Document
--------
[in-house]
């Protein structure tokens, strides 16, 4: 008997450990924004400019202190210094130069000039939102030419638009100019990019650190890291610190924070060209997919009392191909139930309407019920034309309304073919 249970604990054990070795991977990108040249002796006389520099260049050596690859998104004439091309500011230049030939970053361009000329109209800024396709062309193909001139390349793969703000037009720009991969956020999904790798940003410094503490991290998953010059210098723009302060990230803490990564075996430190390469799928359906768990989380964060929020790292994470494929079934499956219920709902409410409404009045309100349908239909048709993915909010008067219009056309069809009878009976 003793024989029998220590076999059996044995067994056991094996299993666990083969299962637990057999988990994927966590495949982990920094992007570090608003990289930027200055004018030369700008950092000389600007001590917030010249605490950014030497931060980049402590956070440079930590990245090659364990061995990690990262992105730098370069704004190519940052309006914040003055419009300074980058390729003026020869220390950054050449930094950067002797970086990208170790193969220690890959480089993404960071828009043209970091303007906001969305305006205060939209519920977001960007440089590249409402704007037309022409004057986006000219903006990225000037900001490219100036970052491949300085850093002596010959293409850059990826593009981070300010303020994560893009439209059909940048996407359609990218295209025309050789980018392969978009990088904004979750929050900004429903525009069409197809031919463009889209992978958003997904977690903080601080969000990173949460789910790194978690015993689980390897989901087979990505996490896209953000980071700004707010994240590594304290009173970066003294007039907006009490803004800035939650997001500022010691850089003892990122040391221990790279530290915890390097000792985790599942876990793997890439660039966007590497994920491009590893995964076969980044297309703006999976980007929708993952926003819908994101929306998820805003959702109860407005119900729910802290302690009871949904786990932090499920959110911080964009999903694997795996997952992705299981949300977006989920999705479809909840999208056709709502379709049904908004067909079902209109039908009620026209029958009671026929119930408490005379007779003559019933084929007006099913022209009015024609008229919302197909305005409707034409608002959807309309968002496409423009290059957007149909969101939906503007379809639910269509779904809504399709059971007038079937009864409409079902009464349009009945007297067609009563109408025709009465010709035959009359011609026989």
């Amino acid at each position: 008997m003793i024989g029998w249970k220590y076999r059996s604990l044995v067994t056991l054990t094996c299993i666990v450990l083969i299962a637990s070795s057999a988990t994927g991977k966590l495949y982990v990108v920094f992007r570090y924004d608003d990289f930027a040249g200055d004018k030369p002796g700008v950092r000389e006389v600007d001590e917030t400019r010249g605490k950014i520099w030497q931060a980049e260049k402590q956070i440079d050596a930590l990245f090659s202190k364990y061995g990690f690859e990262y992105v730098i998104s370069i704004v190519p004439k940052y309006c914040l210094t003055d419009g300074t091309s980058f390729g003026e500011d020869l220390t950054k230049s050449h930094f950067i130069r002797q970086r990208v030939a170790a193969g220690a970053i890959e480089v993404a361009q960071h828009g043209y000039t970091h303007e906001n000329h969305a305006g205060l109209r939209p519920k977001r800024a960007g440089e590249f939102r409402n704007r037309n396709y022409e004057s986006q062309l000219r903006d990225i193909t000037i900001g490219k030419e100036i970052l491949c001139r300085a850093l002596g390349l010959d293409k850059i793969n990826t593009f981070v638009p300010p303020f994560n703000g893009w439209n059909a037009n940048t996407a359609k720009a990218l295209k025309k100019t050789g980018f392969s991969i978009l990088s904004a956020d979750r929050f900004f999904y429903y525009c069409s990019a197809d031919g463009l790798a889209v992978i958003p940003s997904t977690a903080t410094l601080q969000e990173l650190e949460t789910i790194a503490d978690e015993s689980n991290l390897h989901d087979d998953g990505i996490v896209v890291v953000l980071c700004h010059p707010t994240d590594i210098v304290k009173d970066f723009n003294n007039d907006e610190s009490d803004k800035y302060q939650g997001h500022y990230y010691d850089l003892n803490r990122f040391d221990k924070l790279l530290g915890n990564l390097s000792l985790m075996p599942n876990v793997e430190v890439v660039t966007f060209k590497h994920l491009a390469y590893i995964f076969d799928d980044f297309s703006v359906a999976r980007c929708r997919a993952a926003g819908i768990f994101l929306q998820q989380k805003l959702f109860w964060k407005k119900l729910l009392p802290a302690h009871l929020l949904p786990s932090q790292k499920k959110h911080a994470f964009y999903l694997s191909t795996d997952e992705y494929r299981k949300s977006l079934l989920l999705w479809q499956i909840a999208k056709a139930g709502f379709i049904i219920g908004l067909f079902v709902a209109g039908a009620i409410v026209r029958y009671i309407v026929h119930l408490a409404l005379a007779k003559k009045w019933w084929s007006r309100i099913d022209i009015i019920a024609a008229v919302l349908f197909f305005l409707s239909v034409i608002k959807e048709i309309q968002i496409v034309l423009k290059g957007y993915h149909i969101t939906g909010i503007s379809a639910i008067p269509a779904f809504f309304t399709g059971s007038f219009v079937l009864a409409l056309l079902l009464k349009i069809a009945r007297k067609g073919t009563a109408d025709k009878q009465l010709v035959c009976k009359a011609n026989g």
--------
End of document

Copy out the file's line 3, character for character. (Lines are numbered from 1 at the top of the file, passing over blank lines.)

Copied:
């Amino acid at each position: 008997m003793i024989g029998w249970k220590y076999r059996s604990l044995v067994t056991l054990t094996c299993i666990v450990l083969i299962a637990s070795s057999a988990t994927g991977k966590l495949y982990v990108v920094f992007r570090y924004d608003d990289f930027a040249g200055d004018k030369p002796g700008v950092r000389e006389v600007d001590e917030t400019r010249g605490k950014i520099w030497q931060a980049e260049k402590q956070i440079d050596a930590l990245f090659s202190k364990y061995g990690f690859e990262y992105v730098i998104s370069i704004v190519p004439k940052y309006c914040l210094t003055d419009g300074t091309s980058f390729g003026e500011d020869l220390t950054k230049s050449h930094f950067i130069r002797q970086r990208v030939a170790a193969g220690a970053i890959e480089v993404a361009q960071h828009g043209y000039t970091h303007e906001n000329h969305a305006g205060l109209r939209p519920k977001r800024a960007g440089e590249f939102r409402n704007r037309n396709y022409e004057s986006q062309l000219r903006d990225i193909t000037i900001g490219k030419e100036i970052l491949c001139r300085a850093l002596g390349l010959d293409k850059i793969n990826t593009f981070v638009p300010p303020f994560n703000g893009w439209n059909a037009n940048t996407a359609k720009a990218l295209k025309k100019t050789g980018f392969s991969i978009l990088s904004a956020d979750r929050f900004f999904y429903y525009c069409s990019a197809d031919g463009l790798a889209v992978i958003p940003s997904t977690a903080t410094l601080q969000e990173l650190e949460t789910i790194a503490d978690e015993s689980n991290l390897h989901d087979d998953g990505i996490v896209v890291v953000l980071c700004h010059p707010t994240d590594i210098v304290k009173d970066f723009n003294n007039d907006e610190s009490d803004k800035y302060q939650g997001h500022y990230y010691d850089l003892n803490r990122f040391d221990k924070l790279l530290g915890n990564l390097s000792l985790m075996p599942n876990v793997e430190v890439v660039t966007f060209k590497h994920l491009a390469y590893i995964f076969d799928d980044f297309s703006v359906a999976r980007c929708r997919a993952a926003g819908i768990f994101l929306q998820q989380k805003l959702f109860w964060k407005k119900l729910l009392p802290a302690h009871l929020l949904p786990s932090q790292k499920k959110h911080a994470f964009y999903l694997s191909t795996d997952e992705y494929r299981k949300s977006l079934l989920l999705w479809q499956i909840a999208k056709a139930g709502f379709i049904i219920g908004l067909f079902v709902a209109g039908a009620i409410v026209r029958y009671i309407v026929h119930l408490a409404l005379a007779k003559k009045w019933w084929s007006r309100i099913d022209i009015i019920a024609a008229v919302l349908f197909f305005l409707s239909v034409i608002k959807e048709i309309q968002i496409v034309l423009k290059g957007y993915h149909i969101t939906g909010i503007s379809a639910i008067p269509a779904f809504f309304t399709g059971s007038f219009v079937l009864a409409l056309l079902l009464k349009i069809a009945r007297k067609g073919t009563a109408d025709k009878q009465l010709v035959c009976k009359a011609n026989g």